“They can be redeployed somewhere else, or if they deny the allegations they can resign and then they pop up somewhere else in the world. This conversation needs to be happening at senior level. Middle-aged men and women have to look each other in the eye and say, ‘I know what you did.’”
Sexual harassment claims in the humanitarian sector are not new, as any aid worker can tell you. It doesn’t matter where in the world they work, most people employed by a non-governmental organisation (NGO) will at some point have witnessed or experienced some form of harassment or abuse.
Aid workers who spoke to The Irish Times this week in the wake of the Oxfam revelations are quick to point out that this behaviour is not specific to the humanitarian sector. Abuse – physical and mental – perpetrated by people in positions of power towards the young and vulnerable is rife across all professions.
Yet when we speak of abuse among aid workers it takes on a new dimension because these are the people hired to provide guidance, support and care for the most vulnerable people on earth.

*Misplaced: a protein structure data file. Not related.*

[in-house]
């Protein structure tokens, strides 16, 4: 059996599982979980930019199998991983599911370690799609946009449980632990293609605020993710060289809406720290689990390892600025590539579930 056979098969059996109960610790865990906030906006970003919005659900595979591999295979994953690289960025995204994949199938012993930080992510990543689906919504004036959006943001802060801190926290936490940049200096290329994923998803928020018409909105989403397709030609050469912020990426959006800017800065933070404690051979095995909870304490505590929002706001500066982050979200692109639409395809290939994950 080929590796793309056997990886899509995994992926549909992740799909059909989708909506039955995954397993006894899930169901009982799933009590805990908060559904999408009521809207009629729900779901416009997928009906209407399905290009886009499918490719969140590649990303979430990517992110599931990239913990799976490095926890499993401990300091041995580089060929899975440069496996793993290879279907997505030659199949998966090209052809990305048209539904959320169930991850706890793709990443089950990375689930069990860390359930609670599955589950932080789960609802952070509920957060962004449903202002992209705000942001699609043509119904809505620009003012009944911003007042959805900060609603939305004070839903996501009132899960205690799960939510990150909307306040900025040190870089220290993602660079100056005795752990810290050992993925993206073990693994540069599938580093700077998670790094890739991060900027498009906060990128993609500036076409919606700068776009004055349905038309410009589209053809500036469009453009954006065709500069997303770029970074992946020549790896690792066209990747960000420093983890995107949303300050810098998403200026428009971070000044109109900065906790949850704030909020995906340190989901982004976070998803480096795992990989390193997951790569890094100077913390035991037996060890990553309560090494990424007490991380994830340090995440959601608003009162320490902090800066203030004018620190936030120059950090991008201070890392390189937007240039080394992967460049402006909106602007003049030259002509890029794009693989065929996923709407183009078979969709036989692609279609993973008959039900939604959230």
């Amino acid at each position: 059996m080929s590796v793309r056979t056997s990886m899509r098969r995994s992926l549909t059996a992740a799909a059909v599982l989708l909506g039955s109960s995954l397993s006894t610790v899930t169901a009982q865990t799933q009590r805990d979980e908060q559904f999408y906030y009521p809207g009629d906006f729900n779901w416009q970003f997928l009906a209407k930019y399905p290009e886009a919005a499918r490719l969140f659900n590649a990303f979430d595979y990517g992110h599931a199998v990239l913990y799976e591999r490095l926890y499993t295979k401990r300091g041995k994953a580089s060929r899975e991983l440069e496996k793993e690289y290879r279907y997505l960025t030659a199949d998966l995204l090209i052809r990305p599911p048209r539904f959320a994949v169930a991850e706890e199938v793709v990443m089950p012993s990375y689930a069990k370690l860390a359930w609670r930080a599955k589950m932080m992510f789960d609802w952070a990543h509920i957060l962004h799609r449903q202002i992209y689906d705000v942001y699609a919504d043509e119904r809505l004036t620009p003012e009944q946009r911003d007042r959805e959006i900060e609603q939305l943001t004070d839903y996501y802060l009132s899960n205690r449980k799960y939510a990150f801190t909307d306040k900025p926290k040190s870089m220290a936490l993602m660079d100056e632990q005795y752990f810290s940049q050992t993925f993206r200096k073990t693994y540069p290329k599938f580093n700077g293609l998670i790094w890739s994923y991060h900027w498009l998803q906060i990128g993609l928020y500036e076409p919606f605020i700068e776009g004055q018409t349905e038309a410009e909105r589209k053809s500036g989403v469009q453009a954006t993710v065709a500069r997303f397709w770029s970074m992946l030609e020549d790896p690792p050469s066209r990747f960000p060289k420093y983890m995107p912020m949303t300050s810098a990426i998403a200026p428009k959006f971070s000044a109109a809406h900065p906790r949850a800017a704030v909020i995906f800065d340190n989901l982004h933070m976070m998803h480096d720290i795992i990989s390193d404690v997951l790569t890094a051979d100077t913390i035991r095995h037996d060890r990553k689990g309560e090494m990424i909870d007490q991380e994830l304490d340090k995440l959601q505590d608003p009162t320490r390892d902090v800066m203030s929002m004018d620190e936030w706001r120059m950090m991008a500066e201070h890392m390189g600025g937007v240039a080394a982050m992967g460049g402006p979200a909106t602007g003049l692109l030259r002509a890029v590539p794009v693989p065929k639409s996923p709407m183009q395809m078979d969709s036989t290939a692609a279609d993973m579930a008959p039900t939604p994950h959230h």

“Strong charismatic leaders of aid organisations” who abuse their position of power by misleading local people are also a problem in aid agencies, says the same UN employee. “They’re using people who may think that having sex will help them get a job, extra aid or priority treatment for their family. They envisage having a better life with more food and a shiny house.”
‘Going to extremes’
A younger Irish aid worker based in the Middle East says there are two types of sexual abuse taking place within the sector. “One is the abuse against beneficiaries – the people’s we’re serving – and then there’s the abuse within the organisations.
“And it’s all tied into the same structural weaknesses, that we’re really bad at staff care, staff management and how to handle it when people cross ethical lines.”